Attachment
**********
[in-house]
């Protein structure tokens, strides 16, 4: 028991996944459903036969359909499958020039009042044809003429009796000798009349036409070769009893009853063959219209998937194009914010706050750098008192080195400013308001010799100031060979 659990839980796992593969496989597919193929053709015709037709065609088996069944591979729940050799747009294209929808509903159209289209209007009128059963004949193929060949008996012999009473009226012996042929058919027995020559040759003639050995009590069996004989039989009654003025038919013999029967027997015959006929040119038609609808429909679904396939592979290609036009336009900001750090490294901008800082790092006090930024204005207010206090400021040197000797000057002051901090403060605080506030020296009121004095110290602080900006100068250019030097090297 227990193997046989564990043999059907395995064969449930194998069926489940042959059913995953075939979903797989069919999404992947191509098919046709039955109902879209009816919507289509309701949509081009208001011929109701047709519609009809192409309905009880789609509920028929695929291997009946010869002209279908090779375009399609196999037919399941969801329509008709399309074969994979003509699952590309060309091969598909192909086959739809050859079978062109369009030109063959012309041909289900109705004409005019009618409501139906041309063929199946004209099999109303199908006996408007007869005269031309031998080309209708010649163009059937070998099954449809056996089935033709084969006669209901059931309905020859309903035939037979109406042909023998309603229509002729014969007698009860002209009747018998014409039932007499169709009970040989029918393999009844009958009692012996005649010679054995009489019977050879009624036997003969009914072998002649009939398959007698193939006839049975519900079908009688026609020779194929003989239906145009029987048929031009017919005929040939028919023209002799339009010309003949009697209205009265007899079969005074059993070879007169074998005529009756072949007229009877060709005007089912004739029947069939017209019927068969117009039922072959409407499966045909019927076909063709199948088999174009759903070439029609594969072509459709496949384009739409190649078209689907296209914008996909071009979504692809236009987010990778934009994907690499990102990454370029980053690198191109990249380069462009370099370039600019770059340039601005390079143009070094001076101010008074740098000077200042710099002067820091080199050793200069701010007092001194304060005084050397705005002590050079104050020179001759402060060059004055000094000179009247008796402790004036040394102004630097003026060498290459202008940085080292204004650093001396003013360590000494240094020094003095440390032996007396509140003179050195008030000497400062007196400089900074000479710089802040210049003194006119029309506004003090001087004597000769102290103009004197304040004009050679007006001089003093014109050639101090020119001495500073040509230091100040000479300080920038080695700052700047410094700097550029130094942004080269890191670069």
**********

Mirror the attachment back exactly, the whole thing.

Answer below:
[in-house]
């Protein structure tokens, strides 16, 4: 028991996944459903036969359909499958020039009042044809003429009796000798009349036409070769009893009853063959219209998937194009914010706050750098008192080195400013308001010799100031060979 659990839980796992593969496989597919193929053709015709037709065609088996069944591979729940050799747009294209929808509903159209289209209007009128059963004949193929060949008996012999009473009226012996042929058919027995020559040759003639050995009590069996004989039989009654003025038919013999029967027997015959006929040119038609609808429909679904396939592979290609036009336009900001750090490294901008800082790092006090930024204005207010206090400021040197000797000057002051901090403060605080506030020296009121004095110290602080900006100068250019030097090297 227990193997046989564990043999059907395995064969449930194998069926489940042959059913995953075939979903797989069919999404992947191509098919046709039955109902879209009816919507289509309701949509081009208001011929109701047709519609009809192409309905009880789609509920028929695929291997009946010869002209279908090779375009399609196999037919399941969801329509008709399309074969994979003509699952590309060309091969598909192909086959739809050859079978062109369009030109063959012309041909289900109705004409005019009618409501139906041309063929199946004209099999109303199908006996408007007869005269031309031998080309209708010649163009059937070998099954449809056996089935033709084969006669209901059931309905020859309903035939037979109406042909023998309603229509002729014969007698009860002209009747018998014409039932007499169709009970040989029918393999009844009958009692012996005649010679054995009489019977050879009624036997003969009914072998002649009939398959007698193939006839049975519900079908009688026609020779194929003989239906145009029987048929031009017919005929040939028919023209002799339009010309003949009697209205009265007899079969005074059993070879007169074998005529009756072949007229009877060709005007089912004739029947069939017209019927068969117009039922072959409407499966045909019927076909063709199948088999174009759903070439029609594969072509459709496949384009739409190649078209689907296209914008996909071009979504692809236009987010990778934009994907690499990102990454370029980053690198191109990249380069462009370099370039600019770059340039601005390079143009070094001076101010008074740098000077200042710099002067820091080199050793200069701010007092001194304060005084050397705005002590050079104050020179001759402060060059004055000094000179009247008796402790004036040394102004630097003026060498290459202008940085080292204004650093001396003013360590000494240094020094003095440390032996007396509140003179050195008030000497400062007196400089900074000479710089802040210049003194006119029309506004003090001087004597000769102290103009004197304040004009050679007006001089003093014109050639101090020119001495500073040509230091100040000479300080920038080695700052700047410094700097550029130094942004080269890191670069």